Liz Cabrera is a proud first generation Mexican-American who was born and raised in Santa Ana, California. A loving tia (or titi) of many, Liz is passionate about improving the way friends and family aid in parenting and nurturing children. She also enjoys experimenting in the kitchen and finding clever ways to get her niece and nephew to eat vegetables and teaching them to book and bake. A storyteller with a degree in Creative Writing from Cal State Long Beach, she hopes to someday write a Latinx children’s book.
Outreach & Engagement liaison
Danellia Arechiga (she/her) is a Brown, Queer, Unpartnered Parent, Birth Worker, Embodiment Guide, and Multidimensional Artist. She has a decade of experience serving the BIPOC communities located in and around Los Angeles and Long Beach, CA (Tongva land) as a birth and body worker. Danellia’s birth practice specializes in Conscious Childbirth Education, Placenta Encapsulation, and Postpartum Care, specifically, Mexican Traditional Medicine as she supports families through the observation of the cuarentena or “first forty days” of the postpartum period.
Danellia is also a musician and writer and she integrates her musical gifts into all aspects of her personal and professional work. She is committed to holding intentional and brave spaces for families of color to explore all of the complex emotions, challenges, and celebrations that come with birth, postpartum, parenthood, and beyond. Danellia’s passion for radical transparency and intergenerational healing in her own life inspires the folks she works with to continue the cycle of healing in our communities from seed to soil.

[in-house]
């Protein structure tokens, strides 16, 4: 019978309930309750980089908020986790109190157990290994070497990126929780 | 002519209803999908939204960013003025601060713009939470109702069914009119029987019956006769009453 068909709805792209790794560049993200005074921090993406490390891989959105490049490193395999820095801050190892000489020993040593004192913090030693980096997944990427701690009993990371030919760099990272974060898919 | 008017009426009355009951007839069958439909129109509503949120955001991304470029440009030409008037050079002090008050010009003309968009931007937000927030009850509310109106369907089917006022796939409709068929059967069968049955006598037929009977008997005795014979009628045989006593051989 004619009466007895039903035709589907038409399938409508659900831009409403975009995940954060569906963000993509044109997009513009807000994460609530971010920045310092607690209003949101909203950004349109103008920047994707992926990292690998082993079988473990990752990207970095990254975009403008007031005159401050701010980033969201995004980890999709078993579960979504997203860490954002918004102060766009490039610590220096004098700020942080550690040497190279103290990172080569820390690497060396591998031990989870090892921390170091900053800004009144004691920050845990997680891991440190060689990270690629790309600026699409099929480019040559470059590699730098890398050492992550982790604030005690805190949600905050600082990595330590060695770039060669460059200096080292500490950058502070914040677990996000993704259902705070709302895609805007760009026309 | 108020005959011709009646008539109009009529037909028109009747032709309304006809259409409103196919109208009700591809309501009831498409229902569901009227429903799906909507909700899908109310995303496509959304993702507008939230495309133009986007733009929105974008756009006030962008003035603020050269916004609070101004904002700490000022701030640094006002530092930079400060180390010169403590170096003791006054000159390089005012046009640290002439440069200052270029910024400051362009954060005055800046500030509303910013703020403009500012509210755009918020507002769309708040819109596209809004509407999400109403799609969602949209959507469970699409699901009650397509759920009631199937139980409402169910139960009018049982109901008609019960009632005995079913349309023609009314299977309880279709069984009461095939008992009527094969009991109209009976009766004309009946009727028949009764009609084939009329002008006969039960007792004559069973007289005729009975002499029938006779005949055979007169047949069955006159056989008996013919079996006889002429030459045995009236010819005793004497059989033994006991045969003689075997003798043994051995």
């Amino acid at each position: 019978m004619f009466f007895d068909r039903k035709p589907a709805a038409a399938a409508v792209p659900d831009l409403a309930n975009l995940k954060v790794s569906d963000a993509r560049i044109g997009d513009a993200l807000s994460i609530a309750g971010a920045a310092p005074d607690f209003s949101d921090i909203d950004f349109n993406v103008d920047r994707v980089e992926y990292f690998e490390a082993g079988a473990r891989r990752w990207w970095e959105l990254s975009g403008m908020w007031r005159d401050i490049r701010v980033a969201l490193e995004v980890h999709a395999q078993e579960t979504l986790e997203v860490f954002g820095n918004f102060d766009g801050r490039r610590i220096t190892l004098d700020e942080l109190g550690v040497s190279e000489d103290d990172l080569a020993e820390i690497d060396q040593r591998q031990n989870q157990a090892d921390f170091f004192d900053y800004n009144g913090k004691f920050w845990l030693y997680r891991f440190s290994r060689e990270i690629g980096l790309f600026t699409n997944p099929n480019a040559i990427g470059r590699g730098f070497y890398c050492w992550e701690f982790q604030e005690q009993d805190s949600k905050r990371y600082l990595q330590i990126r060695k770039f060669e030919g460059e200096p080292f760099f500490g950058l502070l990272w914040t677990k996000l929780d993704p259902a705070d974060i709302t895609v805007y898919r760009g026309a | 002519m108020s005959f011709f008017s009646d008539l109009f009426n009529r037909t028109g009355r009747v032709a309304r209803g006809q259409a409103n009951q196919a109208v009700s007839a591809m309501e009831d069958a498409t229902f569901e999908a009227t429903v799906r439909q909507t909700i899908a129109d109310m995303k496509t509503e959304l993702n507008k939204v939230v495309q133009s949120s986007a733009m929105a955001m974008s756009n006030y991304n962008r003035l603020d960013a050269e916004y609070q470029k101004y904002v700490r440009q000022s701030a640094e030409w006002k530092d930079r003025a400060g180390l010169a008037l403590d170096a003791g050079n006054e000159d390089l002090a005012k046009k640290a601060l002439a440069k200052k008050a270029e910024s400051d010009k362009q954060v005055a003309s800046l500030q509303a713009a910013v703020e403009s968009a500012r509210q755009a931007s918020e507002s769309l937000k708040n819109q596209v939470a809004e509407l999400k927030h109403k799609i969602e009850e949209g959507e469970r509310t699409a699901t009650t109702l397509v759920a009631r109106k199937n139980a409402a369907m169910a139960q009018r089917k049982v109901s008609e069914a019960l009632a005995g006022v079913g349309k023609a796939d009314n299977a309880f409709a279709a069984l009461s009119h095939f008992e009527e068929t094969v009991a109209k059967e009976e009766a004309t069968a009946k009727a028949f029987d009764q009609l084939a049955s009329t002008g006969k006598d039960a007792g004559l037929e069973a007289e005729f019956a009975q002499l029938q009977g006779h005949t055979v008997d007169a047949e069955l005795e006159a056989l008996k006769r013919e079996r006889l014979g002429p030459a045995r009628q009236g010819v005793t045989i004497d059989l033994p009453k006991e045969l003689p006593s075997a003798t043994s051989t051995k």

Annalia, or Annie, Velasco (She/Her) is a second- generation Mexican- American born and raised in Santa Ana, CA. Currently a junior in high school, Annie has worked as an assistant for Latinx Parenting since May of 2020. She is also an officer for a few clubs on her school campus rooted in academics, social justice and community service, as well as Model United Nations and Girl Scouts off campus. Once she graduates, Annie plans to study Critical Social Thought and Environmental Science at the collegiate level.
Our previous Interns
In partnership with Cal State Long Beach Department of Family and Consumer Sciences the following interns have supported and learned alongside our programming.
It's always so interesting and a true gift to see what our kids choose to be for Halloween when given total choice over their costumes. 🤩
May we always encourage our children to freely express every aspect of themselves and not project our own old socially-constructed programming about what they “should” do, like, or be in this world. Let's give them the autonomy to decide and embrace the things they show interest in. 🎃
And also, let's not forget---it's also up to us to guide children in understanding that **CULTURE IS NOT A COSTUME** so that we can, as a family, be careful and conscious about the harms of appropriation.
What costumes did your children choose this year? 👻
Parents & adults—I know it’s Monday but let’s enjoy some Halloween fun! Give yourselves permission to not take yourselves super seriously today, K?! JUEGA! PLAY! Use this opportunity to let your inner child shine and play, too. Your children will appreciate it far beyond Halloween. 🥰